8. If you are prepared to try a DIY rust treatment then try the following: You will need the following materials: De-ionized Water, Phosphoric Acid, Tannic Acid and Alcohol. None of these materials are particularly hazardous but take due care, rubber gloves, eye protection, etc. are advisable. Make up a 10% solution of Phosphoric Acid in the de-ionized water. Tannic Acid is not miscible in water so dissolve in a small quantity of Alcohol first. Mix sufficient Tannic Acid to make a 5% solution and add to the previously prepared Phosphoric Acid. To use remove all loose material before application. This mixture is watery, fine for the bilges of my old boat so I never got around to finding a thickening agent. Apply liberally with a paint brush and allow to dry, the rust will change colour to a mixture of grey/black/purple/white. Because there is a chemical reaction the oxide layer will change in size, flakes and patches will loosen. It will be necessary to go over the area with something like a wire brush. Any rusty looking spots so exposed will require one or more further application. This particular "witch's brew" was gifted to me by a University Chemistry Department employee, he explained that the Phosphoric Acid converts the iron oxide into more stable Iron Phosphate and explained that the rust pits form a kind of battery that apparently accelerated the conversion of Iron into Iron Oxide. The Tannic Acid in the mixture when dry forms an insulating layer in the pits thus stopping the electrical activity. This was his spiel, I am no chemist so don't blame me, I offer it for what it is worth, all I know is that it worked for me, the resulting surface took paint well and I saw no further evidence of rust during my ownership of the boat.
  9. Only as long as you put them under the bricks and not around the corners between them . . .
  10. Those + shaped domestic tile spacers work.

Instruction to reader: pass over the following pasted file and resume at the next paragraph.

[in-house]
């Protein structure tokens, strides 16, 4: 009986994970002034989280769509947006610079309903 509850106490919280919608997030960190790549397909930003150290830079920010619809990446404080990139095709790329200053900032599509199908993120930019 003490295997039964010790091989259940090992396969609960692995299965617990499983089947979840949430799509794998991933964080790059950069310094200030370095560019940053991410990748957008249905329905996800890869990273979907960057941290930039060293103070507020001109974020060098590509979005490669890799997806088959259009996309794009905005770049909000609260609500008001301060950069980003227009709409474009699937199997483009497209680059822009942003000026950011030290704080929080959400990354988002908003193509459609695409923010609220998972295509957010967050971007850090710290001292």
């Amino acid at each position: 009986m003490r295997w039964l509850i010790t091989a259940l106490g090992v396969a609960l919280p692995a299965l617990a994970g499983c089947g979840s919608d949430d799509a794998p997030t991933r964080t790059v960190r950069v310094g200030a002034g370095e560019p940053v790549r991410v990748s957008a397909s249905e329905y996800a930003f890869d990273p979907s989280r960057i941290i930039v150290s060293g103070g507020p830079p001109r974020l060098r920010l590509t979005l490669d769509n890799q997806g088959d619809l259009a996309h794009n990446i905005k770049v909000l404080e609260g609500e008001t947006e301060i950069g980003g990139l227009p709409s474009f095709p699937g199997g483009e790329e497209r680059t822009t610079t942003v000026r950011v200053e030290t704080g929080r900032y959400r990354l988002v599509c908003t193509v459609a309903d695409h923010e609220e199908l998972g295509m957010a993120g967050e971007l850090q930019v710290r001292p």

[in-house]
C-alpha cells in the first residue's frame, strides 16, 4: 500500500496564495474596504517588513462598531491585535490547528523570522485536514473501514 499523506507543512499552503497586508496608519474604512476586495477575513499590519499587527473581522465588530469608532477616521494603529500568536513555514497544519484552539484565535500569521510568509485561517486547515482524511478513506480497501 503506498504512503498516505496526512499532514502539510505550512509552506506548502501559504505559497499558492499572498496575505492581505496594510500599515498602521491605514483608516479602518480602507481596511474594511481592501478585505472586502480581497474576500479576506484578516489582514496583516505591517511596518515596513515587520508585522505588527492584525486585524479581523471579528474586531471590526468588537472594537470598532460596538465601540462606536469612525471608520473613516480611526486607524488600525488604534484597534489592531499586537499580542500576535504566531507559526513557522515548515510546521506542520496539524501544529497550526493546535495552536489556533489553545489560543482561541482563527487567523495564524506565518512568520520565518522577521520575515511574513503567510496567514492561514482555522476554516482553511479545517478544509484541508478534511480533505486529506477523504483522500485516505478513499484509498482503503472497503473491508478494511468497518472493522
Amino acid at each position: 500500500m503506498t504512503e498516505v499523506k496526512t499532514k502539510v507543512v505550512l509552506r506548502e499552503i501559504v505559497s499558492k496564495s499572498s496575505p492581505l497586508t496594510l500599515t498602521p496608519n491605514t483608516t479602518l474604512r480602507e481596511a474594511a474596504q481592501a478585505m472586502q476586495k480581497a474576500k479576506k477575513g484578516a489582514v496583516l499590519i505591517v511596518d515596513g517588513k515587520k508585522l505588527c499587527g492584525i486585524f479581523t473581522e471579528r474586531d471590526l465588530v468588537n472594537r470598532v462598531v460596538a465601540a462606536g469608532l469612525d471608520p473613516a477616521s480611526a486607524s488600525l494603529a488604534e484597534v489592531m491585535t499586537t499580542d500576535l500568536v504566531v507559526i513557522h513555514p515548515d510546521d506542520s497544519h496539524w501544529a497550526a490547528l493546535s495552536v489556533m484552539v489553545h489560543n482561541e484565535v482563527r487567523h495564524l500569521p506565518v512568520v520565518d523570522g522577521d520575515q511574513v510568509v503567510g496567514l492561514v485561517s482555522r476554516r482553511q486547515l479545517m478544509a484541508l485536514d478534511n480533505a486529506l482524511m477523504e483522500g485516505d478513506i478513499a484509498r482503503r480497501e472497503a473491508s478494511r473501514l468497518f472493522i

11. Anticipation -------------- the projectile that just missed you is a lot less scary than the prospect of the one that is still on its way . . .
  12. Daleks? Cybermen? --- Pussy cats! Now if you want real back-of-the-neck stuff what about the original TV serial "Quatermass and the Pit"? My mother worked at the local junior school where Mr. Morgan was the school caretaker and he had a television set. Because they were pals I was allowed to go round to his house to watch it. There was only one snag, the Avenue was several hundred yards long, lined on both sides with trees and shrubs and shadows with just one gas lamp on the corner at the far end ----- and it was dark by the time it was over. I tell you Linford Christie couldn't have held a candle to me, I could do it in about 10 seconds flat . . .
  13. Those two instruments look to be a cut above the usual bargain basement offerings more commonly seen, as a result I would suggest that they deserve to be treated accordingly. Real lacquer will last decades if done properly but requires more than a modicum of skill to do, modern coatings on a quality instrument just don't cut it for me. "Don't spoil a good ship for a ha'p'orth of tar", they are nice instruments and worth having done sympathetically.
  14. I was not intending to suggest evacuated glass tube collectors for narrowboats! Even my over active imagination cannot begin to guess at all the ways that might be a problem. It was just offered an example of the sort of high-tec. solutions that are about. If you want lo-tec then I will take you back to the summer of 1976. We took my sloop into the tide mill basin at Woodbridge for a short layover so that we could visit the Sutton Hoo site. The operators of the mooring pontoons had laid on a fresh water service via black plastic hose, the water that came out was far too hot even for hand washing. And to add a complete red herring to this thread it was there that I found out the boat was quite unsteerable going backwards under power. The operators had insisted we moored stern too, after two or three abortive attempts we backed her in under jib alone with no dramas much to the consternation of the "interested" onlookers who were anticipating some sort of drama.
  15. The most high tech. experimental collector I've seen consisted of a sealed and evacuated glass cylinder half silvered on its long axis. Sealed within this cylinder was a smaller tube coated with platinum black through which the fluid to be heated was passed. The silvering reflected and focused the sunlight onto the central tube while the platinum black coating significantly improved the energy transferred to the fluid. The efficiency on test was shown to be high but manufacturing costs would have been prohibitive for all but special applications.